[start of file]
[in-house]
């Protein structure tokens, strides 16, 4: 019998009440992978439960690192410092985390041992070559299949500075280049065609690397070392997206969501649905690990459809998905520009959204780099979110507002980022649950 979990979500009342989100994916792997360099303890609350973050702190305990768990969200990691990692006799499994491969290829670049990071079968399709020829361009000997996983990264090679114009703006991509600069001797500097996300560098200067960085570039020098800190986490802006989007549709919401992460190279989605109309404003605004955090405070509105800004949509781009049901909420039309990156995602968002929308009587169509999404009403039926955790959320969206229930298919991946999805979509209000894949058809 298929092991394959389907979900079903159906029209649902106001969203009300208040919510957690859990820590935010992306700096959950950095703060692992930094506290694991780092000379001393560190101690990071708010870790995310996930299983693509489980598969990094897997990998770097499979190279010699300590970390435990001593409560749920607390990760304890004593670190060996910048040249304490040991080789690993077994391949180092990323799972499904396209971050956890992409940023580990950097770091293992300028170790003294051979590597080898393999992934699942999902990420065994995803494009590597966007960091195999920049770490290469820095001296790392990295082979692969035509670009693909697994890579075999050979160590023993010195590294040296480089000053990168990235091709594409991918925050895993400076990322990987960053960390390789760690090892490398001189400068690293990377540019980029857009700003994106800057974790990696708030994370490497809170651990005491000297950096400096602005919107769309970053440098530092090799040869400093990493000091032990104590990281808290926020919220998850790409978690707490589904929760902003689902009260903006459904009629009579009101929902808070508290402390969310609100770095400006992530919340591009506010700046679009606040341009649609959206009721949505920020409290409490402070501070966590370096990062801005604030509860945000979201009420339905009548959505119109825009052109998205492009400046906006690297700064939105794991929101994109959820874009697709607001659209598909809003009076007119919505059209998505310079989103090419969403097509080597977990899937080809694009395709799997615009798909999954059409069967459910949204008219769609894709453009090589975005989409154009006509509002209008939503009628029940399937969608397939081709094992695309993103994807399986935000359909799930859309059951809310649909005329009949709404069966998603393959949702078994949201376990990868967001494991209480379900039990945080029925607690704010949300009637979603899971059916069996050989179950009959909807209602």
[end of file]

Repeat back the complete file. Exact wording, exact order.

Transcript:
[in-house]
């Protein structure tokens, strides 16, 4: 019998009440992978439960690192410092985390041992070559299949500075280049065609690397070392997206969501649905690990459809998905520009959204780099979110507002980022649950 979990979500009342989100994916792997360099303890609350973050702190305990768990969200990691990692006799499994491969290829670049990071079968399709020829361009000997996983990264090679114009703006991509600069001797500097996300560098200067960085570039020098800190986490802006989007549709919401992460190279989605109309404003605004955090405070509105800004949509781009049901909420039309990156995602968002929308009587169509999404009403039926955790959320969206229930298919991946999805979509209000894949058809 298929092991394959389907979900079903159906029209649902106001969203009300208040919510957690859990820590935010992306700096959950950095703060692992930094506290694991780092000379001393560190101690990071708010870790995310996930299983693509489980598969990094897997990998770097499979190279010699300590970390435990001593409560749920607390990760304890004593670190060996910048040249304490040991080789690993077994391949180092990323799972499904396209971050956890992409940023580990950097770091293992300028170790003294051979590597080898393999992934699942999902990420065994995803494009590597966007960091195999920049770490290469820095001296790392990295082979692969035509670009693909697994890579075999050979160590023993010195590294040296480089000053990168990235091709594409991918925050895993400076990322990987960053960390390789760690090892490398001189400068690293990377540019980029857009700003994106800057974790990696708030994370490497809170651990005491000297950096400096602005919107769309970053440098530092090799040869400093990493000091032990104590990281808290926020919220998850790409978690707490589904929760902003689902009260903006459904009629009579009101929902808070508290402390969310609100770095400006992530919340591009506010700046679009606040341009649609959206009721949505920020409290409490402070501070966590370096990062801005604030509860945000979201009420339905009548959505119109825009052109998205492009400046906006690297700064939105794991929101994109959820874009697709607001659209598909809003009076007119919505059209998505310079989103090419969403097509080597977990899937080809694009395709799997615009798909999954059409069967459910949204008219769609894709453009090589975005989409154009006509509002209008939503009628029940399937969608397939081709094992695309993103994807399986935000359909799930859309059951809310649909005329009949709404069966998603393959949702078994949201376990990868967001494991209480379900039990945080029925607690704010949300009637979603899971059916069996050989179950009959909807209602």